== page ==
Leadoff track “Brennisteinn” throws down a gauntlet – it’s almost sludge-metal, plodding through a snowdrift universe with 50-ton boots. It’s one of the most bone-crushing experiences Sigur Ros has given us, and if the rest of the album can’t quite match up, it’s because the band chooses beauty more often than you’d expect. “Hrafntinna” soars on strings and horns, caressing the bed of jarring percussion and atonal shifting sand beneath it. “Isjaki” is practically a pop song, its chiming clean guitar lines leading into a chorus that could fit on the radio, were it not sung in Icelandic. And yet, there’s still something off, something alien about it – the almost dissonant strings, perhaps.

Kveikur is a remarkably concise 48 minutes, and even when you want it to sprawl, it doesn’t. “Yfirbord” utilizes the Kid A vocal effect, creating a foreboding landscape, but it’s over in 4:19. Even the six-minute title track, which sounds like Sigur Ros’ idea of a Black Sabbath song, doesn’t waste a moment, getting right to the memorable vocal melody and ushering us into that freefall of a chorus. It’s the opposite of their last record, the expansive Valtari, and yet it doesn’t feel truncated. Only the closer, “Var,” feels cut off before its time.

And there are moments of breathtaking wonder here, hiding among the murk. “Rafstramur” stands proudly next to anything on Takk, still the band’s most joyful work, and the grand “Blapradur” elevates its gentle guitar figure into a soaring, arms-raised masterwork. The band played this one live at the show I saw, and it was magnificent – thousands of people transported, riding the waves as they crested and broke. Sigur Ros is trying on new clothes here, working in new areas, but they still possess their very particular magic. The aggressive Kveikur is a departure in some ways, but a reaffirming in others. They’re evolving, but they’re still like no other band on earth.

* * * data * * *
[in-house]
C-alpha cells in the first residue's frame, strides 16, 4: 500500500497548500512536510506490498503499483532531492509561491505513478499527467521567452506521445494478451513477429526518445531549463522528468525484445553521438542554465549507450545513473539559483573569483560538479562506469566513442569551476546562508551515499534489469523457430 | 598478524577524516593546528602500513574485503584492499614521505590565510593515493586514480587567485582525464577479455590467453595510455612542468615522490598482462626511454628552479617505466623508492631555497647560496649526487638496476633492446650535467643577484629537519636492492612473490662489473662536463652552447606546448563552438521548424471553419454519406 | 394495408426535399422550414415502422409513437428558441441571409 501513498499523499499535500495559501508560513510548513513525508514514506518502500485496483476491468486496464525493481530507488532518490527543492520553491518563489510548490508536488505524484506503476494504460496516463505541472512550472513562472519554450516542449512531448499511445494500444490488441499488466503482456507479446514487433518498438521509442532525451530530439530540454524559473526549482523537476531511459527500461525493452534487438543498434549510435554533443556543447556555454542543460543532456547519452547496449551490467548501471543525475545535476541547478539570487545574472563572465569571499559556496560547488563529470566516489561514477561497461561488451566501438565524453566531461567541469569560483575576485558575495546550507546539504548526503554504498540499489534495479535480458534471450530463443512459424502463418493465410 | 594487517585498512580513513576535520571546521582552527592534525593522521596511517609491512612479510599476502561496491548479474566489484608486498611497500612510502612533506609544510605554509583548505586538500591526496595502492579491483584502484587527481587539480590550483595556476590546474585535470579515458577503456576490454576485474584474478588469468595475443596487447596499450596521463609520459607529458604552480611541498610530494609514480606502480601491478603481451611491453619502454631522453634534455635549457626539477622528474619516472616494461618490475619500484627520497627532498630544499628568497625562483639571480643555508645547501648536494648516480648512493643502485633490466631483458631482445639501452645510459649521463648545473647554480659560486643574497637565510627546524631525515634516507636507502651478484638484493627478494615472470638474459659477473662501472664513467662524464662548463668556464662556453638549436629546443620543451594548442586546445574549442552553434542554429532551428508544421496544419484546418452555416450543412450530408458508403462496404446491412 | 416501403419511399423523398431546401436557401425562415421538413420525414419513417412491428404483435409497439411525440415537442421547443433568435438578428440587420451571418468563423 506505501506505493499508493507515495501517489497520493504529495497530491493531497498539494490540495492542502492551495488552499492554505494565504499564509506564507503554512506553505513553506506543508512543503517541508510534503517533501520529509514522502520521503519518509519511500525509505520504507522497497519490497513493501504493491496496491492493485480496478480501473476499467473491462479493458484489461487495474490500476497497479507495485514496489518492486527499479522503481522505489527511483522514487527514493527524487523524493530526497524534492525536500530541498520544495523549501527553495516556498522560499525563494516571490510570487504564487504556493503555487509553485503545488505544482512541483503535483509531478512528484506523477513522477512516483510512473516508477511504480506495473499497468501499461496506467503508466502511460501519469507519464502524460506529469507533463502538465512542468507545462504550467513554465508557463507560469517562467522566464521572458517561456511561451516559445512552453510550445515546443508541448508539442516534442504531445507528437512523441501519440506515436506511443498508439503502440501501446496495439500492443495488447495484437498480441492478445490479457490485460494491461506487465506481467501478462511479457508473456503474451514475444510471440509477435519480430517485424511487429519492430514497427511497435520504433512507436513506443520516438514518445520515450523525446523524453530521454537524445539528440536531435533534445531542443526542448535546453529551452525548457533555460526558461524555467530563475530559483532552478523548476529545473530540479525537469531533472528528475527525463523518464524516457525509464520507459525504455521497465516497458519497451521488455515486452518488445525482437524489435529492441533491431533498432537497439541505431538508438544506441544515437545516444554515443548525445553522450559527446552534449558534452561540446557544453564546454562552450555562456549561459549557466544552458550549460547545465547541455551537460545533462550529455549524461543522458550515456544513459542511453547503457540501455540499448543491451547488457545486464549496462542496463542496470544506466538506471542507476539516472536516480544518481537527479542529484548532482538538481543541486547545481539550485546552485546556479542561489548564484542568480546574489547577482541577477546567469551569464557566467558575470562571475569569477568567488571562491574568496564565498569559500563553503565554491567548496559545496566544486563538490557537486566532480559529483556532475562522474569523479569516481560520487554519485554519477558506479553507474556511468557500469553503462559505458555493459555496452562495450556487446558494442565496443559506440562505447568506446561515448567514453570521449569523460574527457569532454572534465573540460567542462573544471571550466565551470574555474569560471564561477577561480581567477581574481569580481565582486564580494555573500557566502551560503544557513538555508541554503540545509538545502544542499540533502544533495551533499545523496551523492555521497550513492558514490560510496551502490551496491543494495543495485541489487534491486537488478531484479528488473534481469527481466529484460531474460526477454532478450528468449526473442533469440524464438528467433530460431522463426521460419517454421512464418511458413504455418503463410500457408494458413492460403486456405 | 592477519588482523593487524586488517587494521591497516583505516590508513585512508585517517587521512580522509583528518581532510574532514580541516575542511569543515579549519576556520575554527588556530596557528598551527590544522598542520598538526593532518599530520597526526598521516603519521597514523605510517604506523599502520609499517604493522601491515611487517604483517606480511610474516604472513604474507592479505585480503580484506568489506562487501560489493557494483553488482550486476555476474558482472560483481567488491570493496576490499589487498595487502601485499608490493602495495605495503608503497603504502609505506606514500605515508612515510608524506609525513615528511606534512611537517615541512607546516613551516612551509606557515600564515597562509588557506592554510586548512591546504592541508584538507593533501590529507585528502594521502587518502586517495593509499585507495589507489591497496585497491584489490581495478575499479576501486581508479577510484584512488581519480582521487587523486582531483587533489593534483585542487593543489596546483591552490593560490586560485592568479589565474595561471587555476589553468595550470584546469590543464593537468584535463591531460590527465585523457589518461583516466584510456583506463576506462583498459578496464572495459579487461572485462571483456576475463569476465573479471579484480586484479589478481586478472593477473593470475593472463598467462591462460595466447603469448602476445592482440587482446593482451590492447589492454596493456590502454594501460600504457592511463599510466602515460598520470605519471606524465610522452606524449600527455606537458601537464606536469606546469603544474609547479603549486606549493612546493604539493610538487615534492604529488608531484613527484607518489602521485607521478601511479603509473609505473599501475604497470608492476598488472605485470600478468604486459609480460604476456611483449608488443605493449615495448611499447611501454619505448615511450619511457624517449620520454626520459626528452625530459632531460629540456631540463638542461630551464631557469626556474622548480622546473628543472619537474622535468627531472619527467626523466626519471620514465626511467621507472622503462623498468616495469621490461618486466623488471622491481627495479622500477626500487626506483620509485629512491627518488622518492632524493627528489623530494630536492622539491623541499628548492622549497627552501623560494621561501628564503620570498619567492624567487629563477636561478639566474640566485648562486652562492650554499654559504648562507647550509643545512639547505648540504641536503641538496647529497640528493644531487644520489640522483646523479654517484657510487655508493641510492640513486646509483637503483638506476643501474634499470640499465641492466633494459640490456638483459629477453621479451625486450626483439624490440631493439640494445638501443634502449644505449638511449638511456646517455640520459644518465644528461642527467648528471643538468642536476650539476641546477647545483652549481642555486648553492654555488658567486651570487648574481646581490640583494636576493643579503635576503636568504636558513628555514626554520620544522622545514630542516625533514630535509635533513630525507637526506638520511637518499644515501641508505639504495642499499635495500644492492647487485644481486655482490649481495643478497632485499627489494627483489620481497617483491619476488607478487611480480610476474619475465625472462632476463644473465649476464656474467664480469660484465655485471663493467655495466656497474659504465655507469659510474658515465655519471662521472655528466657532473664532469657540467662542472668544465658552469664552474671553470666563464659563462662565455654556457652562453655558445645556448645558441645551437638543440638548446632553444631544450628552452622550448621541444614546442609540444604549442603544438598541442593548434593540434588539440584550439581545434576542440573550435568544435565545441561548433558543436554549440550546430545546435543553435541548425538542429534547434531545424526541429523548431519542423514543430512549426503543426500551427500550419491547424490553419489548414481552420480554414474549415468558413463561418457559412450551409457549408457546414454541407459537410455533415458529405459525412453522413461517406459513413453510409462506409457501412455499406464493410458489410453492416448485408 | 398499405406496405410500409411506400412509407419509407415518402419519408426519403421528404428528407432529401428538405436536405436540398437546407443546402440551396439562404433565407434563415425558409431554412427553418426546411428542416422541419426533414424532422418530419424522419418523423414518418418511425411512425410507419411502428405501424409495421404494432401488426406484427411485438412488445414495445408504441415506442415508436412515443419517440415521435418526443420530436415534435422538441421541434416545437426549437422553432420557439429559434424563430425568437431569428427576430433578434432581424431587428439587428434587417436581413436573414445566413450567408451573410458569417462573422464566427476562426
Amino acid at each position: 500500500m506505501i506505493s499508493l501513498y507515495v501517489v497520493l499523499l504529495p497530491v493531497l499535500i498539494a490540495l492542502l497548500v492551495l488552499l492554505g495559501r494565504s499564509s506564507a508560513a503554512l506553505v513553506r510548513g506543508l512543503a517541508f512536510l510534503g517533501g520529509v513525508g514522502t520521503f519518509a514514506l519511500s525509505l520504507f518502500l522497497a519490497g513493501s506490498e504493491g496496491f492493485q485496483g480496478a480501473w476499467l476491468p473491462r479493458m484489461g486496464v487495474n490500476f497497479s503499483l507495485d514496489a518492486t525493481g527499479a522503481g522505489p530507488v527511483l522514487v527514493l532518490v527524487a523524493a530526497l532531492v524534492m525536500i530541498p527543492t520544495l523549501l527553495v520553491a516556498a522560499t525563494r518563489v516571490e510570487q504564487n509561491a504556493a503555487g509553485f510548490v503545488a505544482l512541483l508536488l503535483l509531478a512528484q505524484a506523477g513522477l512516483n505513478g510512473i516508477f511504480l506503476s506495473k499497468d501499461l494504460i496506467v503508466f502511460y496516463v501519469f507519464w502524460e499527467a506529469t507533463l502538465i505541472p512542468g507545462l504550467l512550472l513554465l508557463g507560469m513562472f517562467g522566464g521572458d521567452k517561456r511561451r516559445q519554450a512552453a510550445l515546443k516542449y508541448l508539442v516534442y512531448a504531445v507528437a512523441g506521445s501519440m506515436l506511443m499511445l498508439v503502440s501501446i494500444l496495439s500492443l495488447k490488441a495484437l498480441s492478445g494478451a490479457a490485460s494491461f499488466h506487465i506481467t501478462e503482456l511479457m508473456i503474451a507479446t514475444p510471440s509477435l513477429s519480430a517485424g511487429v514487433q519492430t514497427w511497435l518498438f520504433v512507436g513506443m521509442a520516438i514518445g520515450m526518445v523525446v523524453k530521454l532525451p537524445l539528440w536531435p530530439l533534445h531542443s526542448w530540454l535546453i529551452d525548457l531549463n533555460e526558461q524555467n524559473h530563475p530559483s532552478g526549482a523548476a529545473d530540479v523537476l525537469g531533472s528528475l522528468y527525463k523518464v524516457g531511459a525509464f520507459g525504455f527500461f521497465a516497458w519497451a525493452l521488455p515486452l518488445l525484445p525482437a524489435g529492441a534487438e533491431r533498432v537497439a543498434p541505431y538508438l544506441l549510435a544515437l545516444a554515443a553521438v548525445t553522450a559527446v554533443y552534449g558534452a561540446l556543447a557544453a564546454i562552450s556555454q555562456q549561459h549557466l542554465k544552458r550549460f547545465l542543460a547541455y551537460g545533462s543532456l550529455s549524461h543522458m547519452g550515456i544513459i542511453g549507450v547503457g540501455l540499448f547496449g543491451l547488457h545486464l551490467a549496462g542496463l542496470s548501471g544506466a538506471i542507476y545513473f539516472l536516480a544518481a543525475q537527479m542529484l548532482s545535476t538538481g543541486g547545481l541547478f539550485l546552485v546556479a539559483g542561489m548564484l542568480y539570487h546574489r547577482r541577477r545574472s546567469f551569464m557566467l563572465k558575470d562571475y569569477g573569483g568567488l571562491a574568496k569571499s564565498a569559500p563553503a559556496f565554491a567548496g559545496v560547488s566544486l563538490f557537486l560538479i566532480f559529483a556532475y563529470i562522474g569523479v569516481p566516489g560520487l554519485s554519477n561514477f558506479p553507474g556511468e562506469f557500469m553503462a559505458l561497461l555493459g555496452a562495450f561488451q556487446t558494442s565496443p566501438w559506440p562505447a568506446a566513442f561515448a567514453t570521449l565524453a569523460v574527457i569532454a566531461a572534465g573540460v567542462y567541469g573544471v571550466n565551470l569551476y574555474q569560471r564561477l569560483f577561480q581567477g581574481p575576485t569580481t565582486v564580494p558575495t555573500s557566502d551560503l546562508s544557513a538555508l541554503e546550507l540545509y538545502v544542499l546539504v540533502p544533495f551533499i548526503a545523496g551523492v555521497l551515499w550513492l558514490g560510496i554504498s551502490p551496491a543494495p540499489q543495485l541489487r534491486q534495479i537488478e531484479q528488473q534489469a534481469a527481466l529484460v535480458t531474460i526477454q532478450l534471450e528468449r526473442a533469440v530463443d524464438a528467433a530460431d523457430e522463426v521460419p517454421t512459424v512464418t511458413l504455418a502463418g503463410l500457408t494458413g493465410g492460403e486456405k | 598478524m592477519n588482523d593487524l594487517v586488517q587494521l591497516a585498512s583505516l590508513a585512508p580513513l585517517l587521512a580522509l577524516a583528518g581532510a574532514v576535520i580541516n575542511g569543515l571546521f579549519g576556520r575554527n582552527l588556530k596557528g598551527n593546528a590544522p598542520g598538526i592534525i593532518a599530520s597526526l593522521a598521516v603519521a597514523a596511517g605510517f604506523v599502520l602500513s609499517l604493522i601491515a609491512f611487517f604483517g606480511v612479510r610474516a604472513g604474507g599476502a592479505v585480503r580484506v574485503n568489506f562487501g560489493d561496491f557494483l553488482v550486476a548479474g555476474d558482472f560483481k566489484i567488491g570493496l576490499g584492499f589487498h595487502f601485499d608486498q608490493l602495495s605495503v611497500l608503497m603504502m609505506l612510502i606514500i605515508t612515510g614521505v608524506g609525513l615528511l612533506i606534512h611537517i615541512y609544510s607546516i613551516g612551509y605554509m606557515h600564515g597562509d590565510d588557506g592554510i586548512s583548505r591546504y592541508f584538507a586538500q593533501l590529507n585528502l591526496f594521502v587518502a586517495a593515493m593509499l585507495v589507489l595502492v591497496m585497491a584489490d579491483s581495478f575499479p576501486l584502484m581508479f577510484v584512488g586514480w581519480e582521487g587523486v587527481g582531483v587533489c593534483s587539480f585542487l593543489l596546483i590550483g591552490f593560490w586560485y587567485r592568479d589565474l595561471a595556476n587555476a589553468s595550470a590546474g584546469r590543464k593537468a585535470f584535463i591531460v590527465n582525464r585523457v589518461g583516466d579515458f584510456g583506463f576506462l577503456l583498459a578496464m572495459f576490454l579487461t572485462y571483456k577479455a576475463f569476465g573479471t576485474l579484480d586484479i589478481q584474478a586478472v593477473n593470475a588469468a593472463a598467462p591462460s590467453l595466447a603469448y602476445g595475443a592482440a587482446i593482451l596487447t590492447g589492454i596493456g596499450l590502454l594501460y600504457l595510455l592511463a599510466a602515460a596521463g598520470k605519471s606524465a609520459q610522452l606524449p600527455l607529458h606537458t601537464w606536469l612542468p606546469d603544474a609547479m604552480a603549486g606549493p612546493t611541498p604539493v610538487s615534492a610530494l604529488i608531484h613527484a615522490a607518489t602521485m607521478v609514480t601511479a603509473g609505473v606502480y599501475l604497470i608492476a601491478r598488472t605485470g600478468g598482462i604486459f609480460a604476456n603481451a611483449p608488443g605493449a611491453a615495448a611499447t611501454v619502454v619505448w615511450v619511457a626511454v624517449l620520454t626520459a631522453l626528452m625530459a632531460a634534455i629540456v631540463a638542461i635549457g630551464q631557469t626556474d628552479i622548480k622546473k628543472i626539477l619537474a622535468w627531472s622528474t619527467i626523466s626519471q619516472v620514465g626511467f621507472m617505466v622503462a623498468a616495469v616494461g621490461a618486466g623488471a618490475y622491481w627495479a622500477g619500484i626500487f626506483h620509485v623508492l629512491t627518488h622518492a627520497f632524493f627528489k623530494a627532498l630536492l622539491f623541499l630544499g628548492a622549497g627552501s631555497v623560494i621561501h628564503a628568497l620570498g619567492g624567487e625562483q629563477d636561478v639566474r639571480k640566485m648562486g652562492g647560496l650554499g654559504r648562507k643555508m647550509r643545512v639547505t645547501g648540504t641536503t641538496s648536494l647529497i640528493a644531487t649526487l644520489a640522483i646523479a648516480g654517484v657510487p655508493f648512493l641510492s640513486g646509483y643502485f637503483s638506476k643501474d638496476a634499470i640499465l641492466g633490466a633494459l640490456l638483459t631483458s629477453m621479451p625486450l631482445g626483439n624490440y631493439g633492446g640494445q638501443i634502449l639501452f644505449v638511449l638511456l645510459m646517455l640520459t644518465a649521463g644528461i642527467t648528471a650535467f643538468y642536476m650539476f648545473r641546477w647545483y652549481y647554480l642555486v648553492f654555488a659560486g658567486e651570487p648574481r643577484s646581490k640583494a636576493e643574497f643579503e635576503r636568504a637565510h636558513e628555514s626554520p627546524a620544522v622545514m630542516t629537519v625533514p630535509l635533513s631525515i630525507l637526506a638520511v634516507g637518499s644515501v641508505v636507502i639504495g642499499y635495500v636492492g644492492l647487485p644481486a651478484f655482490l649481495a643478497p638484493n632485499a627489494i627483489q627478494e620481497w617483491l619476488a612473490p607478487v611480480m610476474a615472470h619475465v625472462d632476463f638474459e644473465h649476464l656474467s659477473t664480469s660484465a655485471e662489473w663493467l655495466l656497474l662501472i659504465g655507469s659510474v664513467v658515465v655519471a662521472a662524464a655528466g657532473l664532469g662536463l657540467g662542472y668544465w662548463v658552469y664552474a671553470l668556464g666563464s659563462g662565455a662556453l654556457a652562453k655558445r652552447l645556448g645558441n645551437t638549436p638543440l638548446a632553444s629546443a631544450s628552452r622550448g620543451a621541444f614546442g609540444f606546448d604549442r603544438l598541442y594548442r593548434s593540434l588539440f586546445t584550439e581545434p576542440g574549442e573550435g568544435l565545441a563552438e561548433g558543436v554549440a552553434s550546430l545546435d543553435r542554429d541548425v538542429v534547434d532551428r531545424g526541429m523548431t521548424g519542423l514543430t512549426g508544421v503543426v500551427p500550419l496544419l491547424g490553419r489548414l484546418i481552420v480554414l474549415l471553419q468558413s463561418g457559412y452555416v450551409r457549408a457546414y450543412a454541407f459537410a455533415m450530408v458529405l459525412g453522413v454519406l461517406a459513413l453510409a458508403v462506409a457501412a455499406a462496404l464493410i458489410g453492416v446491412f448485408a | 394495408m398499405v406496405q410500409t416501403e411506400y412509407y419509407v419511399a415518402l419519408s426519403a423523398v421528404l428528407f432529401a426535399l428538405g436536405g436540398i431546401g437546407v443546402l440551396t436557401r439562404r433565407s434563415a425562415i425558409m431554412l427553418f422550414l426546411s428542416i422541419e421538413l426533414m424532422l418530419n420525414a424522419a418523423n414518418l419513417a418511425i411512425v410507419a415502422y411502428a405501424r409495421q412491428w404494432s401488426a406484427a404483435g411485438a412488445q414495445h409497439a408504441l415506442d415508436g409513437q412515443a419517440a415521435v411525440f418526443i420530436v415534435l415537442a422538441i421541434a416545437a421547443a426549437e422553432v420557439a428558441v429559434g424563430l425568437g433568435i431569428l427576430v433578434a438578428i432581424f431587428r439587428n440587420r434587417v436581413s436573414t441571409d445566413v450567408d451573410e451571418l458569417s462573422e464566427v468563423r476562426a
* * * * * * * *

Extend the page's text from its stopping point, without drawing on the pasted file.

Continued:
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So it’s time for the Second Quarter Report. This is what my top 10 list would look like if I were forced to release it now. It’s been a fairly depressing second quarter, not adding a whole lot to the first quarter list aside from a sparking new number one. Here’s what it looks like:

#10. Justin Timberlake, The 20/20 Experience.
#9. Little Green Cars, Absolute Zero.
#8. Vampire Weekend, Modern Vampires of the City.
#7. Sigur Ros, Kveikur.
#6. Laura Mvula, Sing to the Moon.
#5. My Bloody Valentine, m b v.
#4. The Joy Formidable, Wolf’s Law.
#3. Everything Everything, Arc.
#2. Frightened Rabbit, Pedestrian Verse.
#1. Daft Punk, Random Access Memories.

And with that, we’re halfway through the year. I hope the second half picks up steam. I’ll be using the next couple weeks to catch up on some things, including that amazing Laura Mvula album sitting at number six. I’m still absorbing the new Daniel Amos, which was emailed out to Kickstarter supporters last week, so that may end up with a slot. Janelle Monae’s new album sounds like it will be fantastic. Beyond that, who can tell?

Also this week, the great Texas enigma Jandek released his new album, The Song of Morgan. It’s a 9-CD box set of piano works, apparently. I doubt anything the man ever does will end up on my list, but I’m always fascinated by the directions he chooses to go. More on that in the coming weeks, most likely.

And I’m off to the new AudioFeed Festival next weekend, so perhaps some thoughts on that. So many options. You have to come back next week now and see which one I pick. Leave a comment on my blog at Follow me on Facebook and Twitter to stay up to date.

See you in line Tuesday morning.